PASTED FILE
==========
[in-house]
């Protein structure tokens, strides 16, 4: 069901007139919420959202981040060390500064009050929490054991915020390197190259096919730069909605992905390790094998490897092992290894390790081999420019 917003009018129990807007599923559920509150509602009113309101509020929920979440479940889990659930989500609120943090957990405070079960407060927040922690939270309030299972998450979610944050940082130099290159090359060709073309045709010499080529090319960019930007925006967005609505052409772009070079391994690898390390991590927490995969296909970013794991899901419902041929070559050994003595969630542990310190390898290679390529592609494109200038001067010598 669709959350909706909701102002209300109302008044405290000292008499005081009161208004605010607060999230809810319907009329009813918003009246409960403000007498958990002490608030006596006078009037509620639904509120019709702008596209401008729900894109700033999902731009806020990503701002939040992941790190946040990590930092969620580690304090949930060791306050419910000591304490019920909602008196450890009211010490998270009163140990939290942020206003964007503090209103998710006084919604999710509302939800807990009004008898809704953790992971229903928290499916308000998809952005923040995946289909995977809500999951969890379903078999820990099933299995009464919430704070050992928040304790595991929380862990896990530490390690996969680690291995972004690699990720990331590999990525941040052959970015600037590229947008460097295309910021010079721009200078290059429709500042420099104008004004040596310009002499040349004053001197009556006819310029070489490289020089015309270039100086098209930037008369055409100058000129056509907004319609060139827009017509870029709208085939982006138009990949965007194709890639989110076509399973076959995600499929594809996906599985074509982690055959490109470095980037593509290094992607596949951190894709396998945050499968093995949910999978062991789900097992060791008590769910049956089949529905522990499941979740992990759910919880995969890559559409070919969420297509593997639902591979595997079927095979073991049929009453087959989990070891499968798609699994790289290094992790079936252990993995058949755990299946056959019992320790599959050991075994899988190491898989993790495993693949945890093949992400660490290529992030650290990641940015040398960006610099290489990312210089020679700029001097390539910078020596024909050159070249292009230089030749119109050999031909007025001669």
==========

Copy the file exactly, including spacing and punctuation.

[in-house]
């Protein structure tokens, strides 16, 4: 069901007139919420959202981040060390500064009050929490054991915020390197190259096919730069909605992905390790094998490897092992290894390790081999420019 917003009018129990807007599923559920509150509602009113309101509020929920979440479940889990659930989500609120943090957990405070079960407060927040922690939270309030299972998450979610944050940082130099290159090359060709073309045709010499080529090319960019930007925006967005609505052409772009070079391994690898390390991590927490995969296909970013794991899901419902041929070559050994003595969630542990310190390898290679390529592609494109200038001067010598 669709959350909706909701102002209300109302008044405290000292008499005081009161208004605010607060999230809810319907009329009813918003009246409960403000007498958990002490608030006596006078009037509620639904509120019709702008596209401008729900894109700033999902731009806020990503701002939040992941790190946040990590930092969620580690304090949930060791306050419910000591304490019920909602008196450890009211010490998270009163140990939290942020206003964007503090209103998710006084919604999710509302939800807990009004008898809704953790992971229903928290499916308000998809952005923040995946289909995977809500999951969890379903078999820990099933299995009464919430704070050992928040304790595991929380862990896990530490390690996969680690291995972004690699990720990331590999990525941040052959970015600037590229947008460097295309910021010079721009200078290059429709500042420099104008004004040596310009002499040349004053001197009556006819310029070489490289020089015309270039100086098209930037008369055409100058000129056509907004319609060139827009017509870029709208085939982006138009990949965007194709890639989110076509399973076959995600499929594809996906599985074509982690055959490109470095980037593509290094992607596949951190894709396998945050499968093995949910999978062991789900097992060791008590769910049956089949529905522990499941979740992990759910919880995969890559559409070919969420297509593997639902591979595997079927095979073991049929009453087959989990070891499968798609699994790289290094992790079936252990993995058949755990299946056959019992320790599959050991075994899988190491898989993790495993693949945890093949992400660490290529992030650290990641940015040398960006610099290489990312210089020679700029001097390539910078020596024909050159070249292009230089030749119109050999031909007025001669």